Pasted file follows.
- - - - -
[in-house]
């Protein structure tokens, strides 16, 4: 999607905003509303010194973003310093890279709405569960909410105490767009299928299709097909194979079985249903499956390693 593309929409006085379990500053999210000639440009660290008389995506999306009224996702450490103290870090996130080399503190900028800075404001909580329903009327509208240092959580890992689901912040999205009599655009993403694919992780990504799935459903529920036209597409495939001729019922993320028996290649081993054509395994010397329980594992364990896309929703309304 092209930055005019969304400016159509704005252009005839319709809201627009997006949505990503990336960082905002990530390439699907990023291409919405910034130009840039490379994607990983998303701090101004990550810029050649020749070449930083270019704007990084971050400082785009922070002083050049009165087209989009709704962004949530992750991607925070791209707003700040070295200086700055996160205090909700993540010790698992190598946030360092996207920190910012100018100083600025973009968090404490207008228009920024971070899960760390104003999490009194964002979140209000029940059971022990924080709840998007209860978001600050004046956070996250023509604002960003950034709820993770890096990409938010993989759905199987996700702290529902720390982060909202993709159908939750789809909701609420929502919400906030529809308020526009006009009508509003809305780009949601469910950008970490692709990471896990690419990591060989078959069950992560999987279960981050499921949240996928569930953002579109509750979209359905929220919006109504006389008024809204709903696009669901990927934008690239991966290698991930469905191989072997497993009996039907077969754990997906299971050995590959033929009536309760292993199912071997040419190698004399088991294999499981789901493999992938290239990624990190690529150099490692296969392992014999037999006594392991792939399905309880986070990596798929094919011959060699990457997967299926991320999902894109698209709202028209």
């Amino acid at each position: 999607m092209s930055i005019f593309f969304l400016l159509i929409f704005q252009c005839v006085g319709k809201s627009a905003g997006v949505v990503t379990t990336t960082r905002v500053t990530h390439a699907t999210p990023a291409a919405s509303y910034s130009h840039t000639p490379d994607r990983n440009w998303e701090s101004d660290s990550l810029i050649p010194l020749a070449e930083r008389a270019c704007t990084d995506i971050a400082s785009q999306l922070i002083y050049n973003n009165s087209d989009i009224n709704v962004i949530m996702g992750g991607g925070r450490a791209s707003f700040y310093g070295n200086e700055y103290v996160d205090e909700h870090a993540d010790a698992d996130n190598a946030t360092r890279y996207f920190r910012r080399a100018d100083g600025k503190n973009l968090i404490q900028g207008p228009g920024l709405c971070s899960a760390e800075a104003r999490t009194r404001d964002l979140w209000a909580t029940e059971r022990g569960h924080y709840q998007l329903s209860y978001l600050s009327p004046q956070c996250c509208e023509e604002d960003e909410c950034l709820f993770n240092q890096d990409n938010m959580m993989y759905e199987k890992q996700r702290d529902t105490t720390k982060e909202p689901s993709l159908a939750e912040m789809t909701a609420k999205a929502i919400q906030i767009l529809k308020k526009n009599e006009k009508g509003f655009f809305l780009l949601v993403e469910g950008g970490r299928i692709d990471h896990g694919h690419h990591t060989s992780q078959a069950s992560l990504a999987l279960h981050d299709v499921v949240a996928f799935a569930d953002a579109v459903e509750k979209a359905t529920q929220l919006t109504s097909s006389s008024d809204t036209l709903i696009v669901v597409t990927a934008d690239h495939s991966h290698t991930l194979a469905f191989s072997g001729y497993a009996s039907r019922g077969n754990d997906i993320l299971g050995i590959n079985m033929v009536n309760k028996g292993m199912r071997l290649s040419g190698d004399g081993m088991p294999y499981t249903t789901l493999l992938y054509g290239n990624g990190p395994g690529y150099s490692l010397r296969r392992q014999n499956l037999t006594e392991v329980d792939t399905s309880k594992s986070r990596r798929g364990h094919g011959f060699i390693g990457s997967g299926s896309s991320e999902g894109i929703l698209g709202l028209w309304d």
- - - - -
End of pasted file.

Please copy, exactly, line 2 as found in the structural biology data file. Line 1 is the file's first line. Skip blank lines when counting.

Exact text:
């Protein structure tokens, strides 16, 4: 999607905003509303010194973003310093890279709405569960909410105490767009299928299709097909194979079985249903499956390693 593309929409006085379990500053999210000639440009660290008389995506999306009224996702450490103290870090996130080399503190900028800075404001909580329903009327509208240092959580890992689901912040999205009599655009993403694919992780990504799935459903529920036209597409495939001729019922993320028996290649081993054509395994010397329980594992364990896309929703309304 092209930055005019969304400016159509704005252009005839319709809201627009997006949505990503990336960082905002990530390439699907990023291409919405910034130009840039490379994607990983998303701090101004990550810029050649020749070449930083270019704007990084971050400082785009922070002083050049009165087209989009709704962004949530992750991607925070791209707003700040070295200086700055996160205090909700993540010790698992190598946030360092996207920190910012100018100083600025973009968090404490207008228009920024971070899960760390104003999490009194964002979140209000029940059971022990924080709840998007209860978001600050004046956070996250023509604002960003950034709820993770890096990409938010993989759905199987996700702290529902720390982060909202993709159908939750789809909701609420929502919400906030529809308020526009006009009508509003809305780009949601469910950008970490692709990471896990690419990591060989078959069950992560999987279960981050499921949240996928569930953002579109509750979209359905929220919006109504006389008024809204709903696009669901990927934008690239991966290698991930469905191989072997497993009996039907077969754990997906299971050995590959033929009536309760292993199912071997040419190698004399088991294999499981789901493999992938290239990624990190690529150099490692296969392992014999037999006594392991792939399905309880986070990596798929094919011959060699990457997967299926991320999902894109698209709202028209």